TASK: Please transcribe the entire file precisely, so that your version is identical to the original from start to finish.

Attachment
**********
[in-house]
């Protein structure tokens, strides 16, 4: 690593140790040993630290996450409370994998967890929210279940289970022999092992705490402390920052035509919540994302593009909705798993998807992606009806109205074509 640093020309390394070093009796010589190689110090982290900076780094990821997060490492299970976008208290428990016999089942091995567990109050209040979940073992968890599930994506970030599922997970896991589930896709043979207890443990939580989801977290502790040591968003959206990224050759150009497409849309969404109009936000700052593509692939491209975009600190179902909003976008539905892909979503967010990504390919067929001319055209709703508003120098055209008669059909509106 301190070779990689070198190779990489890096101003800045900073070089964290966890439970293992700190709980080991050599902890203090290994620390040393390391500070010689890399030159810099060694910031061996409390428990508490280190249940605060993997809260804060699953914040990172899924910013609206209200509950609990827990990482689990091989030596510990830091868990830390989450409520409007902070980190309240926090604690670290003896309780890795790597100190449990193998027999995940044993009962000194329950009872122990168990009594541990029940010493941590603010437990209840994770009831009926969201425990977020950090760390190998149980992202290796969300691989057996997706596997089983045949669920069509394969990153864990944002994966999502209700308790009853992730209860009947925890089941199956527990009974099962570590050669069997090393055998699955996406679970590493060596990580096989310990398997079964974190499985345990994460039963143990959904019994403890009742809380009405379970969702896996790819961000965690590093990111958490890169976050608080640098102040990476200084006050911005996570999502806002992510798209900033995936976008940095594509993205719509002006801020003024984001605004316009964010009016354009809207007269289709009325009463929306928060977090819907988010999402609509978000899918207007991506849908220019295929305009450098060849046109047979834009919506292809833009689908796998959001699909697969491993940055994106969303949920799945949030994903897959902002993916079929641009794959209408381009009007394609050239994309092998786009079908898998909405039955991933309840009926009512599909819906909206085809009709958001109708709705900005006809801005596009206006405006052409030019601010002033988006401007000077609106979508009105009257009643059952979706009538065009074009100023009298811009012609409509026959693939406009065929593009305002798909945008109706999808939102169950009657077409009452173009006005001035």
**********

[in-house]
């Protein structure tokens, strides 16, 4: 690593140790040993630290996450409370994998967890929210279940289970022999092992705490402390920052035509919540994302593009909705798993998807992606009806109205074509 640093020309390394070093009796010589190689110090982290900076780094990821997060490492299970976008208290428990016999089942091995567990109050209040979940073992968890599930994506970030599922997970896991589930896709043979207890443990939580989801977290502790040591968003959206990224050759150009497409849309969404109009936000700052593509692939491209975009600190179902909003976008539905892909979503967010990504390919067929001319055209709703508003120098055209008669059909509106 301190070779990689070198190779990489890096101003800045900073070089964290966890439970293992700190709980080991050599902890203090290994620390040393390391500070010689890399030159810099060694910031061996409390428990508490280190249940605060993997809260804060699953914040990172899924910013609206209200509950609990827990990482689990091989030596510990830091868990830390989450409520409007902070980190309240926090604690670290003896309780890795790597100190449990193998027999995940044993009962000194329950009872122990168990009594541990029940010493941590603010437990209840994770009831009926969201425990977020950090760390190998149980992202290796969300691989057996997706596997089983045949669920069509394969990153864990944002994966999502209700308790009853992730209860009947925890089941199956527990009974099962570590050669069997090393055998699955996406679970590493060596990580096989310990398997079964974190499985345990994460039963143990959904019994403890009742809380009405379970969702896996790819961000965690590093990111958490890169976050608080640098102040990476200084006050911005996570999502806002992510798209900033995936976008940095594509993205719509002006801020003024984001605004316009964010009016354009809207007269289709009325009463929306928060977090819907988010999402609509978000899918207007991506849908220019295929305009450098060849046109047979834009919506292809833009689908796998959001699909697969491993940055994106969303949920799945949030994903897959902002993916079929641009794959209408381009009007394609050239994309092998786009079908898998909405039955991933309840009926009512599909819906909206085809009709958001109708709705900005006809801005596009206006405006052409030019601010002033988006401007000077609106979508009105009257009643059952979706009538065009074009100023009298811009012609409509026959693939406009065929593009305002798909945008109706999808939102169950009657077409009452173009006005001035």